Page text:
Blood Groups A, B, Rh+ Are At High Risk To COVID-19 Infection: Study

In the study, it has also been found that there is no connection between blood groups and susceptibility to the severity of disease as well as mortality

The Department of Research and Department of Blood Transfusion Medicine conducted research at a private hospital in Delhi which found that blood group A, B, and Rh+ are more susceptible to coronavirus infection whereas O, AB, and Rh- are at lower risk of COVID-19 infection.

In the study, it has also been found that there is no connection between blood groups and susceptibility to the severity of disease as well as mortality. The results of the study have been published in the November 21 edition of Frontiers in Cellular and Infection Microbiology”

According to an Adviser at the Department of Research at Sir Ganga Ram Hospital Dr Rashmi Rana, severe acute respiratory pattern coronavirus 2 is a new contagion, and it’s unclear whether blood groups have any impact on COVID-19 threat or progression. Thus, we delved the association of ABO and Rh blood group with COVID-19 vulnerability, prognostic, recovery time, and mortality in this study.”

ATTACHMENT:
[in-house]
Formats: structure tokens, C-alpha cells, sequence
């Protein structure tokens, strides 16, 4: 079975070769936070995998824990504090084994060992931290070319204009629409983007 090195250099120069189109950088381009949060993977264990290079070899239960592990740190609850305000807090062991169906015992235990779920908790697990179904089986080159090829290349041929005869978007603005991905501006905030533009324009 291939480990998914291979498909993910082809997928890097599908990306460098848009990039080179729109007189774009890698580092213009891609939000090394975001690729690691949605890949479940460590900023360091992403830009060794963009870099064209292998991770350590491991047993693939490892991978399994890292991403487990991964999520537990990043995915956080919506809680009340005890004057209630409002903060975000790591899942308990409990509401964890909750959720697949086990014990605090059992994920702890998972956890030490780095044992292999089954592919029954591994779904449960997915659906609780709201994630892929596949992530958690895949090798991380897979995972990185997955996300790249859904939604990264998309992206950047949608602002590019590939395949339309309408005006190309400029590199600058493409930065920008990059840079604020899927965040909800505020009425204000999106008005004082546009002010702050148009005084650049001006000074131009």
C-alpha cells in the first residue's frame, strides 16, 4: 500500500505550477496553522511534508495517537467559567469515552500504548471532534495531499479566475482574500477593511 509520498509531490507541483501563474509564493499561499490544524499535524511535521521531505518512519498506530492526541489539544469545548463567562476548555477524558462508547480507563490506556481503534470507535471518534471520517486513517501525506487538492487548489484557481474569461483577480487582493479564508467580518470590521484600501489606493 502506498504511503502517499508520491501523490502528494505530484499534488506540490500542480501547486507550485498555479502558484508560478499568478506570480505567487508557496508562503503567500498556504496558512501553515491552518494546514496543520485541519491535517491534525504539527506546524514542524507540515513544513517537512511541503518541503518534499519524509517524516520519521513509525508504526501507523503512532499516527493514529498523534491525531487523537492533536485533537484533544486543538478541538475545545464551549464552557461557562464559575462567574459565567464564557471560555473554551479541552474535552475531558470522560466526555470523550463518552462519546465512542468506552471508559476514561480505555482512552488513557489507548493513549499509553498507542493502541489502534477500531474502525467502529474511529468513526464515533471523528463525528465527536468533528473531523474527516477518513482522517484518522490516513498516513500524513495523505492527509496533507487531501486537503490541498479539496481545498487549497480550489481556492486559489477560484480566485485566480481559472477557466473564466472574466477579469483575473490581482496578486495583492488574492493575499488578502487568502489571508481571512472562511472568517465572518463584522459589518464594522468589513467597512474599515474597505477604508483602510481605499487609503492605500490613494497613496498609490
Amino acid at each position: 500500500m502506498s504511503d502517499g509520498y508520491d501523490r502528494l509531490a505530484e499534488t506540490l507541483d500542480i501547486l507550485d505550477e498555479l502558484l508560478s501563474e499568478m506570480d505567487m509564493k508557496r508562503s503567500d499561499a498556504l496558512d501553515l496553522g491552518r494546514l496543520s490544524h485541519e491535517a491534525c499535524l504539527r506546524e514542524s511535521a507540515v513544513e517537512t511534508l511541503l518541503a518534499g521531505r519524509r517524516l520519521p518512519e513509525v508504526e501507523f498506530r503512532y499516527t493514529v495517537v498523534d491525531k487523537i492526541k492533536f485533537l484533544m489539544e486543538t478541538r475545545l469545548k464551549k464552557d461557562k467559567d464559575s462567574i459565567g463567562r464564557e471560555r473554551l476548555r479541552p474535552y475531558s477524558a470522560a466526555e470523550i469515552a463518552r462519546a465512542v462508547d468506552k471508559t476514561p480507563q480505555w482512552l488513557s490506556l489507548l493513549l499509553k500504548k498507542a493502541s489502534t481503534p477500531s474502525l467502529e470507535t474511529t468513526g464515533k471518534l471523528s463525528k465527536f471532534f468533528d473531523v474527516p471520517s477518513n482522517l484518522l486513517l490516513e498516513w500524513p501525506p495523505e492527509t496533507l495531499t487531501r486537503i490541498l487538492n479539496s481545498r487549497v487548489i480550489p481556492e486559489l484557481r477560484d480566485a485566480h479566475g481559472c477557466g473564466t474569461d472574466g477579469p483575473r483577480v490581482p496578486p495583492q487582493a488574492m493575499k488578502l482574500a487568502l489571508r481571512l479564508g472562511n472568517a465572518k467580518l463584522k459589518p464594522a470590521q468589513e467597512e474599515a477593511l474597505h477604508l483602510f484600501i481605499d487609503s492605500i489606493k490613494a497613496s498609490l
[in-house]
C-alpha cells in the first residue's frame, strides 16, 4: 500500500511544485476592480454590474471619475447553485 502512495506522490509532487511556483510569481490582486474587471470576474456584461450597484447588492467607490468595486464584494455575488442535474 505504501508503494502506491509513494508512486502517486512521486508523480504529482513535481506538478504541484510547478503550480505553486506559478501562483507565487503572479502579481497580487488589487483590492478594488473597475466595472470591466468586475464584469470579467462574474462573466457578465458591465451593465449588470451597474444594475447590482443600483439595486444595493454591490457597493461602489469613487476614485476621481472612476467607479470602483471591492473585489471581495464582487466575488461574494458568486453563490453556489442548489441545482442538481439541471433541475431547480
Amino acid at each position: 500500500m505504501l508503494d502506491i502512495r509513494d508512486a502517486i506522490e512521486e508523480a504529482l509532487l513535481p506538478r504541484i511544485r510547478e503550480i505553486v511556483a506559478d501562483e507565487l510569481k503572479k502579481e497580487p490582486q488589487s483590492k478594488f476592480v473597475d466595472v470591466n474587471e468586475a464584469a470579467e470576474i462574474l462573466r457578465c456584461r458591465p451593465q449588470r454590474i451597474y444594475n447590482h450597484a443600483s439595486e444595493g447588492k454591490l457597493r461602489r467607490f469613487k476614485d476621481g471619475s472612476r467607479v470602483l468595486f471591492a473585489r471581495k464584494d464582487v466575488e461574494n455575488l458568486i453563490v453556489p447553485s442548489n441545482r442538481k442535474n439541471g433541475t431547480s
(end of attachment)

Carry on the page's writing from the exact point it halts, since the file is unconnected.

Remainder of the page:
The study was conducted on an aggregate of COVID-19 positive cases tested through real-time PCR who were admitted at SGRH from April 8, 2020, to October 4, 2020.

According to Dr Vivek Ranjan, Co-author and Chairperson of Department of Blood Transfusion at Sir Ganga Ram Hospital, New Delhi, “We also found that male patients of blood group B are more prone to Covid-19 than the female patients with blood group B and Blood Group AB was observed to be more susceptible to infection in patients with age group above 60 years.”

Our study also found that Blood Group A and Rh+ types are associated with a decrease in the recovery period, whereas Blood Group O and Rh- are associated with an increase in the recovery period.

However, the ABO and/or Rh blood groups may not be responsible for this association, as these may indicate an unexplored underlying factor like co-morbidity. Therefore, larger, multicenter, and prospective studies are needed to ascertain the relationship between blood groups and SARS-COV-2.

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